We are at the midpoint of holiday season, only this year it feels different from any other. Whether this is because you took a certain test before and after your travels, planned virtual festivities, or entertained a smaller family contingent than normal, we all know what we can attribute this change of pace to.
But wine is for the ages, through good times and bad, and a bottle brought to the table—with a few close friends in your pod or just by yourself—will always elevate the occasion. Red and Port wines are soon to be the name of the game, but wait! We aren’t too deep into cold weather that you can’t round up the last of the rosé in your wine stash. You’ll find a great reason why below, plus other fun reads of November that put smiles on our faces.
Go ahead, take out the leftover turkey and leftover wine and give yourself a few minutes of quality time with quality wine articles.
Wine People Vs. Beer People. You know which way we swing, of course, but Phil Keeling does a delightful job of juxtaposing what the same type of person, or situation, looks like on either side of the divide. For example: which do you think is a wine lover vs. beer person? à “Wiiiiiings” vs “Cheeeeese!”
Cochelet Is the Coziest Dinner from the Fanciest Wine Country. Sylvie Bigar recounts a traditional harvest feast, the Cochelet, in Champagne wine country. It makes us want to break out the long tables, platters of pâté en croûte and foie gras, and a few bottles of Champagne, ourselves!
From Roast Chicken to Egg Salad: These Premium Champagnes Go With Every Meal. Janice O’Leary and Sarah Schneider have got it right when they say, “Champagne just might be the best food wine on the planet.” Something about the simplicity of the foods suggested with fine Champagne is perfection. Now you know what to pair your fries with.
What’s the Difference Between a Wine Variety and a Varietal? Adam Teeter does a darn good job of explaining the difference between these two oft-confused words. It’s simple! Hint: You can’t drink a varietal any more than you can smell a flowery (but you can drink a varietal wine and smell a flowery perfume).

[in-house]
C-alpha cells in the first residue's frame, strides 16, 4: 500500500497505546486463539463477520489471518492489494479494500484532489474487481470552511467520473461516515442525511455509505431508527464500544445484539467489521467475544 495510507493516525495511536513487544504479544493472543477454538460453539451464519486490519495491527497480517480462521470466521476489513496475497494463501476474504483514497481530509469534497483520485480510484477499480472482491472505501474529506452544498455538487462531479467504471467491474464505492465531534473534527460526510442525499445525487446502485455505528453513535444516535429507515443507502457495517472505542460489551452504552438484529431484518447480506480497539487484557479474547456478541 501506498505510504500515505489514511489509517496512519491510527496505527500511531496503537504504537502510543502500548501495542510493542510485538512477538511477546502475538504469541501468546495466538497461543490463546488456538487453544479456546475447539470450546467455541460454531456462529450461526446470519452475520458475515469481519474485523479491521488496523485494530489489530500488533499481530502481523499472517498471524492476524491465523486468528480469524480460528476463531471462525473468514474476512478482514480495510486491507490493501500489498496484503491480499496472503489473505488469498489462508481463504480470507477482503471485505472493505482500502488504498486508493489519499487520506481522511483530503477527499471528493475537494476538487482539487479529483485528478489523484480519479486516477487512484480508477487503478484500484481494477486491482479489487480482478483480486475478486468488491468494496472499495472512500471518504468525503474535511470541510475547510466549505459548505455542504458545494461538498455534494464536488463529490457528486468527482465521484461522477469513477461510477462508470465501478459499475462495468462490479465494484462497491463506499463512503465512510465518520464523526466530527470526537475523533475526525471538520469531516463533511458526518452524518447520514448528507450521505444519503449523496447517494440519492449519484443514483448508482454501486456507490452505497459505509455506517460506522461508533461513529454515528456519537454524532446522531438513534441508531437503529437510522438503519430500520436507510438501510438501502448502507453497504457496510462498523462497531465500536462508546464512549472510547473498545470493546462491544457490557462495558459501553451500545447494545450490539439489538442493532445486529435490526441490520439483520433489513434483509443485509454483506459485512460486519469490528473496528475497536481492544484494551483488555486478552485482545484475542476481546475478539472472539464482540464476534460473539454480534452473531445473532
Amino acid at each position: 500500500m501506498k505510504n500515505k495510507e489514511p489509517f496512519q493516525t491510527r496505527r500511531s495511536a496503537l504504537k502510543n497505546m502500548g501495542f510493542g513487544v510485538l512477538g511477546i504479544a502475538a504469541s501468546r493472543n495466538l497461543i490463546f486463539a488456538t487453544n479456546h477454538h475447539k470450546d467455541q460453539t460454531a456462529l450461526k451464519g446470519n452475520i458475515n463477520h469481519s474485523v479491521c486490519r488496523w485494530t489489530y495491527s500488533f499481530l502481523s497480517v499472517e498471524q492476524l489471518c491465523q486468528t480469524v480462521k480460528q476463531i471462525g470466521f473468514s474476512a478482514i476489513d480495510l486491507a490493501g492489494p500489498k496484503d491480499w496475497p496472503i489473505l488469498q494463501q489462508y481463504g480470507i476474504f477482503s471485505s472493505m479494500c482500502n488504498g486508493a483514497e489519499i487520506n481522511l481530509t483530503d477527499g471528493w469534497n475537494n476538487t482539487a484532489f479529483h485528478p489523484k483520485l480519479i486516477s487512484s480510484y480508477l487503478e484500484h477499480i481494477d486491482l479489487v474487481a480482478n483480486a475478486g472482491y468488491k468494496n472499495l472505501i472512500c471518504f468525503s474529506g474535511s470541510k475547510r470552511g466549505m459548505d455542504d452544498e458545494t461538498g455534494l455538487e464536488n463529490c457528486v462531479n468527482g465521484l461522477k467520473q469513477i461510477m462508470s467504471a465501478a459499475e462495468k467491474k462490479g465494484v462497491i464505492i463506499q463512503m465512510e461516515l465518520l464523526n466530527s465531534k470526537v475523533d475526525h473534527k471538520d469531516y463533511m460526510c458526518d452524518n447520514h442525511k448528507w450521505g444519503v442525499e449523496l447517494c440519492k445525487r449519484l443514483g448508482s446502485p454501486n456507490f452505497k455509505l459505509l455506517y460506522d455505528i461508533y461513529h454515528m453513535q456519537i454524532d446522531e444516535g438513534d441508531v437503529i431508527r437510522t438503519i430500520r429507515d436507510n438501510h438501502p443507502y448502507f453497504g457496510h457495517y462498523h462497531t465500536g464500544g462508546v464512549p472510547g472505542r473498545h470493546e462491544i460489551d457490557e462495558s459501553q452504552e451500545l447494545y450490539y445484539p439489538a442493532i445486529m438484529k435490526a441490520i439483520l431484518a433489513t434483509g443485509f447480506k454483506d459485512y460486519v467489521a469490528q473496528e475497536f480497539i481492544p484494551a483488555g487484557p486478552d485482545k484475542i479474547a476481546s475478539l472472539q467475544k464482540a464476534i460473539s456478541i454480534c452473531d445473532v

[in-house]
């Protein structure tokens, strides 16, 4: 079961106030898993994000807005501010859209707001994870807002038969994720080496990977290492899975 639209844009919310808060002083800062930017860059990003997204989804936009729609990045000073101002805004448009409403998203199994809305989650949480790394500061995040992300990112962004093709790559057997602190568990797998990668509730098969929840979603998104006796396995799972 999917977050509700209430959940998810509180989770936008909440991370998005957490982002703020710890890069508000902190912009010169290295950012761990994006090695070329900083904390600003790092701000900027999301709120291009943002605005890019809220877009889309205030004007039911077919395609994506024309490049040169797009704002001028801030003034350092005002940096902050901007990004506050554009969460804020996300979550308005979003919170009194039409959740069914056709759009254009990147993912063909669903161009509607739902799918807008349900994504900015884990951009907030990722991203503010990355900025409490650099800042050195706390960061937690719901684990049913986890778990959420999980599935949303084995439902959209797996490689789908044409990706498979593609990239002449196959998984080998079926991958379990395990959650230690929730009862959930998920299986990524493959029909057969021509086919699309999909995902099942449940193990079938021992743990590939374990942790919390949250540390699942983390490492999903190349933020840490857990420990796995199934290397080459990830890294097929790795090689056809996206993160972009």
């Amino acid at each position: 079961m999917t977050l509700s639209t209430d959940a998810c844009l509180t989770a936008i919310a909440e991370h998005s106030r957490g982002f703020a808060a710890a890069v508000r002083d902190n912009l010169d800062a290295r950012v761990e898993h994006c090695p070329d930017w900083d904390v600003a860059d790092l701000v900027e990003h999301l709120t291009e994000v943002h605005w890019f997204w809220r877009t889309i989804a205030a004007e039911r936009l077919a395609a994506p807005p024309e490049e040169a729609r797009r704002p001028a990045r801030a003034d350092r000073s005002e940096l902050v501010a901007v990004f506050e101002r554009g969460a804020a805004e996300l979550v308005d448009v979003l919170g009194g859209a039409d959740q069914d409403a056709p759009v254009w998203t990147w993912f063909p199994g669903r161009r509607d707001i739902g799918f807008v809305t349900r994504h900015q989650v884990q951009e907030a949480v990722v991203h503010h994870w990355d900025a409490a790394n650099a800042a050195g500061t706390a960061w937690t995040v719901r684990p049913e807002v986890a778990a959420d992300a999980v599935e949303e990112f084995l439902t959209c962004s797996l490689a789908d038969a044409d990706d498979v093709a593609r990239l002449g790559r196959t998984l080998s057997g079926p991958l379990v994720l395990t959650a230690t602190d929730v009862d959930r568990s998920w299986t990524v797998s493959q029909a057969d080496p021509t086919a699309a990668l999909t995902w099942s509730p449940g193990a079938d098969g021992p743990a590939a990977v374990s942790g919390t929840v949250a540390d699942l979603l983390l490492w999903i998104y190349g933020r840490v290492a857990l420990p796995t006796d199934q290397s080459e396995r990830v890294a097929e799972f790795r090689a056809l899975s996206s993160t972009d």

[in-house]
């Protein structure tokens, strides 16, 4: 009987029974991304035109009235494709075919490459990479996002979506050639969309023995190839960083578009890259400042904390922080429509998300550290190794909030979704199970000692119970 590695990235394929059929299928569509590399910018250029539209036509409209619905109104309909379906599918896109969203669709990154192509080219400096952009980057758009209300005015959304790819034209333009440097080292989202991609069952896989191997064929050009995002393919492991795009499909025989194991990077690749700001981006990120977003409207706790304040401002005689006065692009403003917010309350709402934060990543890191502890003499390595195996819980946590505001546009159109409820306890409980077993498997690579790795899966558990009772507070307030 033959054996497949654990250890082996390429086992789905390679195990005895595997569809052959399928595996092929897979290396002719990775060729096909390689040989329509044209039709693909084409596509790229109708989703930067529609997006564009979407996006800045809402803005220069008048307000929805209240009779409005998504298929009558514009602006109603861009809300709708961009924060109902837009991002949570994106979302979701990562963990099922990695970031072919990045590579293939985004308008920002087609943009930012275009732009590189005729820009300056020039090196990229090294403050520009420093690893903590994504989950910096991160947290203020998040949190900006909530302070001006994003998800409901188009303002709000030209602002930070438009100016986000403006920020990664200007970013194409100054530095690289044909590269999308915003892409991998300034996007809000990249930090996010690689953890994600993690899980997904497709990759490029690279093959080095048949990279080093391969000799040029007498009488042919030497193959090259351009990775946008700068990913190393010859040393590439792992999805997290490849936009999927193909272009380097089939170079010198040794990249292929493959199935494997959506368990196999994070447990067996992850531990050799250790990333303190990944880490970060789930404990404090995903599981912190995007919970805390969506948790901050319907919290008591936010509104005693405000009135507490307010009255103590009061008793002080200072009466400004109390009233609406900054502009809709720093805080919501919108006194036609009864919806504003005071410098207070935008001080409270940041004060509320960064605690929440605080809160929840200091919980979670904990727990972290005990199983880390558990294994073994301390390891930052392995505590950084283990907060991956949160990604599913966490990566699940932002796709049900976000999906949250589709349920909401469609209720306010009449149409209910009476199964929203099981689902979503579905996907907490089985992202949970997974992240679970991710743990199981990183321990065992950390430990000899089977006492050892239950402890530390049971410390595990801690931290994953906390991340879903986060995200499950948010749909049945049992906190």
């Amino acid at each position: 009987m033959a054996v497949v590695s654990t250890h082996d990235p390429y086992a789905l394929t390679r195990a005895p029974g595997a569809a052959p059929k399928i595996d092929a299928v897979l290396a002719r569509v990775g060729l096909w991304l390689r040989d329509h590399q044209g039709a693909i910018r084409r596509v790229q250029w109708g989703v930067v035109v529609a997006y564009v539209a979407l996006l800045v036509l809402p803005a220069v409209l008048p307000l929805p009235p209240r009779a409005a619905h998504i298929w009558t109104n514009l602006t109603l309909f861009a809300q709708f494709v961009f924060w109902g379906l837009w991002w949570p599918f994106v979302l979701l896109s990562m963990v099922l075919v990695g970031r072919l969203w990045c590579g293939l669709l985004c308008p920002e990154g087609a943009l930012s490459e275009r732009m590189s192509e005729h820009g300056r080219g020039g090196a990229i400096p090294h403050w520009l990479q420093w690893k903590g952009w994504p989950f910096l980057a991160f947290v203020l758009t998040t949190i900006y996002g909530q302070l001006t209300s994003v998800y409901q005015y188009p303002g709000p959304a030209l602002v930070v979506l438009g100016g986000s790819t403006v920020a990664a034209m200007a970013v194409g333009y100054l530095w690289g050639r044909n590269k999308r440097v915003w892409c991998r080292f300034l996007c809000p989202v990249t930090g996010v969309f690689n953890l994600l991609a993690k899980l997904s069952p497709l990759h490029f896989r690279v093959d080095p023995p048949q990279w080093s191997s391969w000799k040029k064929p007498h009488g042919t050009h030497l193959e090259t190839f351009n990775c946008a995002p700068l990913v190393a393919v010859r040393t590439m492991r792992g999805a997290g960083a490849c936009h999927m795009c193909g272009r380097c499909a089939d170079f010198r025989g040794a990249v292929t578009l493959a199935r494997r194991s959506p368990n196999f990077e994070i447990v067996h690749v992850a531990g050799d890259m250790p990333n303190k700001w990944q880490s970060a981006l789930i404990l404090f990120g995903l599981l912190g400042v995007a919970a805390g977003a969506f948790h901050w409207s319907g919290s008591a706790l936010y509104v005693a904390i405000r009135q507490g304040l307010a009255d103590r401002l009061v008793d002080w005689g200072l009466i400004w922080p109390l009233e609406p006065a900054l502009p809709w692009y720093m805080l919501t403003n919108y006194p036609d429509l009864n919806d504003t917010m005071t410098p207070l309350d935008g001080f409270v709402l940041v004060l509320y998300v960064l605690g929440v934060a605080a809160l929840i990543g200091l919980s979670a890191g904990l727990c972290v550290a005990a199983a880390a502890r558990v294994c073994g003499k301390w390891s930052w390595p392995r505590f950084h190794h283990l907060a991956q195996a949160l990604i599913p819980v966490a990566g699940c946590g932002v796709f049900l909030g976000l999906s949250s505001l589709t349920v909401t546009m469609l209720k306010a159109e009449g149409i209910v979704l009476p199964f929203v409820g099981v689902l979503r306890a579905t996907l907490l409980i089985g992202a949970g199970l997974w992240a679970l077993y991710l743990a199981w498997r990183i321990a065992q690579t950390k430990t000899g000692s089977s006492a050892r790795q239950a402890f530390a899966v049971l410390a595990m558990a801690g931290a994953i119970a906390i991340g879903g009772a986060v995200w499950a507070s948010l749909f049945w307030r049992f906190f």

25 Extravagant, Over-the-Top Gifts for the Adventurous Tycoon on Your List. The Robb Report’s list might be out of reach for most of us, but it’s fun to dream. Hey, maybe you’ll get inspired to put your own spin on the gifts! If you can’t afford the entire WineWall, what about a cute little wine fridge for that special wine lover in your life?
Demystifying the Myths of Wine: Unconventional Turkey Pairings. Thanksgiving may be behind us, but our leftovers certainly aren’t. We are happy to follow these recommendations and bring out the rosé. Provence rosé is especially food-friendly, and infinitely more versatile beyond the beach and summer vibes.
Beaujolais is a Glassful of Calm, Cozy Deliciousness. Affordable; ultimate drinkability; sturdy yet light-weight; outstanding quality; calm, cozy, and delicious—this article in Wine Enthusiast makes us want to crack open a bottle of Beaujolais, stat. If you want to dig deep into what makes this French wine so [insert above description], this post reveals all.
The 50 Best Wines of 2020. Does anyone else keep a running list of your favorite wines through the year? There is still time to add a bottle or three to your “Best of 2020” list, but see if any of your top wines match VinePair’s. If not, then they’re great candidates to add to your never-ending “Wines to Try” list.
The 14 Best White Wines of 2020. If you’re just starting out with your “Best of” lists and the above is too ambitious, Jonathan Cristaldi pares it down to essential whites from around the world.
How to Love Wine: A Memoir and Manifesto. Heading into the holidays, there is never a better time to curl up with a glass of wine and a book that pairs perfectly. Eric Asimov’s book on how to enjoy wine, without the anxiety and indecision that can tag along, is comforting, inspiring, and encouraging. Whether you’re a beginner or industry professional, it offers wisdom for anyone with a love for the fermented grape.
Wine for a Pandemic Thanksgiving: It’s Still Beaujolais. Kevin Day makes the case for a Turkey Day + Beaujolais tradition that is here to stay. And, just like leftovers can be enjoyed days later, Beaujolais can definitely—and should absolutely—be on your table after the big Feast Day.